He is a huge fan of Canelo Alvarez, who has won multiple world championships in four different weight classes. “He’s been undefeated for many years. He’s sharp and has powerful punches. I watch his fights a lot on YouTube. he.
Shaheen Gill, a gold medalist in the youth 60kg category, hails from Khanna, Punjab.
Shaheen, 18, can’t help but smile as she talks about her younger brother Armaan, all 11. The boy took his first steps in boxing, following his sister. Shaheen has only boxed seriously for the past two years. Encouraged by her journalist father Sultan Khan and her mother Rosy, Shaheen is ready to chart her career in sports.
Until two years ago, Shaheen was a budding karate athlete and had participated in a few international tournaments, in Malaysia and Thailand, where she won a silver medal. She was brought down to earth when she realized that karate as a sport was not widely recognized. “Getting into boxing was no problem as I was already in the fitness regime. All I needed was a coach to train me with the technical side of the sport,” Shaheen says of his change.
Making his India debut in Amman, Shaheen felt the nerves. A favorable draw meant she only had two bouts left to challenge for gold, and she scored unanimous wins in both.
“I was a little tense because it was my first major international tournament. Before my fight, someone on our team lost. This motivated me because I wanted to avenge this defeat. I think it eased my nerves and I was able to win my fights,” Shaheen said of her memorable debut. “But this is just the beginning, I have a long way to go. To sustain a long career, I have to work hard every day.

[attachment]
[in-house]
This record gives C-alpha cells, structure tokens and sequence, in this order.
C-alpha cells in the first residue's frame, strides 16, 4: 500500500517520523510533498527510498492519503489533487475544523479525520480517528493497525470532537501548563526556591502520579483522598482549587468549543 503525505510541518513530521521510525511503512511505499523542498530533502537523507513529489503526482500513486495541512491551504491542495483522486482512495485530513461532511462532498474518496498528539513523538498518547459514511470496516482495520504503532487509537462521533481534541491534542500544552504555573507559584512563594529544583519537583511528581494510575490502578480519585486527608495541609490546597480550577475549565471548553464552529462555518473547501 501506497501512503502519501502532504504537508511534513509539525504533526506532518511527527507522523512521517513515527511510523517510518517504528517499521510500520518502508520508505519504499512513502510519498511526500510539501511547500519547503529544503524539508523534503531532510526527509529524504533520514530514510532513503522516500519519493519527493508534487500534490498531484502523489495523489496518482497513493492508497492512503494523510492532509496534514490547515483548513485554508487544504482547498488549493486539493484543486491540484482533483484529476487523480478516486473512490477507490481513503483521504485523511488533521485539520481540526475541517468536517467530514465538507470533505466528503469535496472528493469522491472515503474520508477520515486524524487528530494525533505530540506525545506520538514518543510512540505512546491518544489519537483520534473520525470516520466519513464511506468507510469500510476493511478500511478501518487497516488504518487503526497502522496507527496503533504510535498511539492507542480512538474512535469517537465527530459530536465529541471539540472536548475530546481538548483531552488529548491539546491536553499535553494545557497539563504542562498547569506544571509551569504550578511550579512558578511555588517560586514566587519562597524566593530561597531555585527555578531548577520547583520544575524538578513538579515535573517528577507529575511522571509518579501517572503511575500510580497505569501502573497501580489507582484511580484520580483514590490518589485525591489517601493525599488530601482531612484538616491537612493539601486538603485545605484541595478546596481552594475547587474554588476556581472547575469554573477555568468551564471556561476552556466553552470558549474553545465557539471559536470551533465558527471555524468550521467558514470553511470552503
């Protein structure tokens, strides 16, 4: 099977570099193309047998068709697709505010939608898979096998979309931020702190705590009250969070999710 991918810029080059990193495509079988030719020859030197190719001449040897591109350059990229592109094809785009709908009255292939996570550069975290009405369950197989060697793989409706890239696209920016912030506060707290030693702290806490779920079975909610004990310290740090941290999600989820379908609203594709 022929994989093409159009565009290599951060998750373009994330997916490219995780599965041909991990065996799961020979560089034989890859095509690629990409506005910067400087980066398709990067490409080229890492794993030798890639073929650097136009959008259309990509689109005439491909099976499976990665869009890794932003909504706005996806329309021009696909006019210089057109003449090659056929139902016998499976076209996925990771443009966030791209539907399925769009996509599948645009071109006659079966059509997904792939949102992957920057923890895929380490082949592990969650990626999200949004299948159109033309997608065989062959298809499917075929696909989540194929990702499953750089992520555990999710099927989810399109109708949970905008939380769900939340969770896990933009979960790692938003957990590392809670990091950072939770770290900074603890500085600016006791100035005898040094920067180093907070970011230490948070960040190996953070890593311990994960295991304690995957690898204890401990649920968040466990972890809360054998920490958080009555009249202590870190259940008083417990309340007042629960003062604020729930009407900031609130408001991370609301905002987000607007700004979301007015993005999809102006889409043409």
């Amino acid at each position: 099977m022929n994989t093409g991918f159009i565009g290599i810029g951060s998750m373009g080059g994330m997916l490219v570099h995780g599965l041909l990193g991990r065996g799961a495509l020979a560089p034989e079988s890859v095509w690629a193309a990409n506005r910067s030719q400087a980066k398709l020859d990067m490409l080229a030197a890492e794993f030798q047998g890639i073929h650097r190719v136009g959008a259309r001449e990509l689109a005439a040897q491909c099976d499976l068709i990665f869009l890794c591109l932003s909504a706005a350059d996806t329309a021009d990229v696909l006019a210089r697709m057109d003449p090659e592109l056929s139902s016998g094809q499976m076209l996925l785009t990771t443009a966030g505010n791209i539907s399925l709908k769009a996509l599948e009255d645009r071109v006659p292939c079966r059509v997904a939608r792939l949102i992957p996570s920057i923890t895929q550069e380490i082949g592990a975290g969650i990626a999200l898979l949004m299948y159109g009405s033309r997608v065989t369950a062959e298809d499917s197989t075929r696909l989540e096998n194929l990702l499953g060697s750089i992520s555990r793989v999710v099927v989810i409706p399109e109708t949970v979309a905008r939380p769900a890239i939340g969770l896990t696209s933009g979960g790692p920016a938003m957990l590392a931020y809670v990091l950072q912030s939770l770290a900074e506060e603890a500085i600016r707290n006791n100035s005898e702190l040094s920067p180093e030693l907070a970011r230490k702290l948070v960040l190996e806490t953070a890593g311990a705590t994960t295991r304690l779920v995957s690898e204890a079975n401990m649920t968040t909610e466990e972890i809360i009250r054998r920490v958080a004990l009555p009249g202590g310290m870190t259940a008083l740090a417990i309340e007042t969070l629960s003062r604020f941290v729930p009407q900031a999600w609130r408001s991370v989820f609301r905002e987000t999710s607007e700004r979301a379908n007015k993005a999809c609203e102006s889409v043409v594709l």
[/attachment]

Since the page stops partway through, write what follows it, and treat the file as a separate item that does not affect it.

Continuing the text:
I salute you marie
Supriya Devi Thokchom won silver in the Junior Girls 54kg category and hails from Moirang, Manipur. Supriya is heartbroken – she thinks her final was not officiated well. She feels that even if she lost, it had to be in a split verdict (against Uzukjamol Yunusova of Uzbekistan). However, the result sheets indicate RSC (referee stopped contest).
“I can’t believe they called it an RSC. In my opinion, I had taken the second round, but somehow it was decided otherwise… Whatever Either way, it happened and I have to move on,” says Supriya.
A fan of Mary Kom, Supriya began training with the legendary L Ibomcha Singh, who trained iconic boxers such as MC Mary Kom, Suranjoy Singh and the late Dingko Singh.
“I started the sport because of Mary Kom. She is a national icon and more so in my state. I never met her, but she inspired many including me,” Supriya says.
His father, Singhjit Singh, runs a department store in his home, but his biggest supporter is his uncle. “My family wants me to succeed in sport but it’s my uncle Biren who is really involved in my well-being”, says the young pugilist.